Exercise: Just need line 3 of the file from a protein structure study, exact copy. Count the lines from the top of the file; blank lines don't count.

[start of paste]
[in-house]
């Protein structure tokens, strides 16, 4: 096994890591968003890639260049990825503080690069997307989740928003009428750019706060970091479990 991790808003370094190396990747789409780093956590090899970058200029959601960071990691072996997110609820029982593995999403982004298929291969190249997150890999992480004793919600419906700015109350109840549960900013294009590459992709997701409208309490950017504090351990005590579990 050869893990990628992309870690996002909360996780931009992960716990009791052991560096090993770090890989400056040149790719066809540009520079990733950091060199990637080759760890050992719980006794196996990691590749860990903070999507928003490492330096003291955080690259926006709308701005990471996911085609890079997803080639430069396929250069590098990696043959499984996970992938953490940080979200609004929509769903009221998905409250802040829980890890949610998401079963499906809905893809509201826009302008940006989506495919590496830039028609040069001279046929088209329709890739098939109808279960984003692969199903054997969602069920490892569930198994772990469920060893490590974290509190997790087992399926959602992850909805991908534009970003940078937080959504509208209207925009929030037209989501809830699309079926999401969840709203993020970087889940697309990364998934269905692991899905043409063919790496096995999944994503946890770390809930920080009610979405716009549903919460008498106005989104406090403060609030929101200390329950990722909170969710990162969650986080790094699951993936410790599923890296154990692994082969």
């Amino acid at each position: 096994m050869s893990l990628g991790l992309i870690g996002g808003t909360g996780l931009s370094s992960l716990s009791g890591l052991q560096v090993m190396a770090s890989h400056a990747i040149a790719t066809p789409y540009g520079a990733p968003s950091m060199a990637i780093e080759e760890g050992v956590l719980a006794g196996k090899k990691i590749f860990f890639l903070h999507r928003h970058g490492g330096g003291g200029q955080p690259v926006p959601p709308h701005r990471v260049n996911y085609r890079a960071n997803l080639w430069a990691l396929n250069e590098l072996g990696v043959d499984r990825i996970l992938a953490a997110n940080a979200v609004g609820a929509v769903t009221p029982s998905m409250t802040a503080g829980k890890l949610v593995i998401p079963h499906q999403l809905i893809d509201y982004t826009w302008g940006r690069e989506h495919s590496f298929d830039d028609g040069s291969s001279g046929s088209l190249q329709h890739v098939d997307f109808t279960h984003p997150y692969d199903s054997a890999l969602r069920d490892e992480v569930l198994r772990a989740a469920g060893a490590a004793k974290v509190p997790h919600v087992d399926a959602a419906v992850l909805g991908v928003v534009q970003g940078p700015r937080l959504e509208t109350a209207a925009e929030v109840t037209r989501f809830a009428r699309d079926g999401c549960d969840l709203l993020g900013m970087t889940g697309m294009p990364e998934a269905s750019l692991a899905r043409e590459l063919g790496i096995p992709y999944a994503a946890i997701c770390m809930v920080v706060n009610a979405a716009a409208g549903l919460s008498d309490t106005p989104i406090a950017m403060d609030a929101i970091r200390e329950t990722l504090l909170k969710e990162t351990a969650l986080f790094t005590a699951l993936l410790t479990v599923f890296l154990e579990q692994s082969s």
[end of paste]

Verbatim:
């Amino acid at each position: 096994m050869s893990l990628g991790l992309i870690g996002g808003t909360g996780l931009s370094s992960l716990s009791g890591l052991q560096v090993m190396a770090s890989h400056a990747i040149a790719t066809p789409y540009g520079a990733p968003s950091m060199a990637i780093e080759e760890g050992v956590l719980a006794g196996k090899k990691i590749f860990f890639l903070h999507r928003h970058g490492g330096g003291g200029q955080p690259v926006p959601p709308h701005r990471v260049n996911y085609r890079a960071n997803l080639w430069a990691l396929n250069e590098l072996g990696v043959d499984r990825i996970l992938a953490a997110n940080a979200v609004g609820a929509v769903t009221p029982s998905m409250t802040a503080g829980k890890l949610v593995i998401p079963h499906q999403l809905i893809d509201y982004t826009w302008g940006r690069e989506h495919s590496f298929d830039d028609g040069s291969s001279g046929s088209l190249q329709h890739v098939d997307f109808t279960h984003p997150y692969d199903s054997a890999l969602r069920d490892e992480v569930l198994r772990a989740a469920g060893a490590a004793k974290v509190p997790h919600v087992d399926a959602a419906v992850l909805g991908v928003v534009q970003g940078p700015r937080l959504e509208t109350a209207a925009e929030v109840t037209r989501f809830a009428r699309d079926g999401c549960d969840l709203l993020g900013m970087t889940g697309m294009p990364e998934a269905s750019l692991a899905r043409e590459l063919g790496i096995p992709y999944a994503a946890i997701c770390m809930v920080v706060n009610a979405a716009a409208g549903l919460s008498d309490t106005p989104i406090a950017m403060d609030a929101i970091r200390e329950t990722l504090l909170k969710e990162t351990a969650l986080f790094t005590a699951l993936l410790t479990v599923f890296l154990e579990q692994s082969s």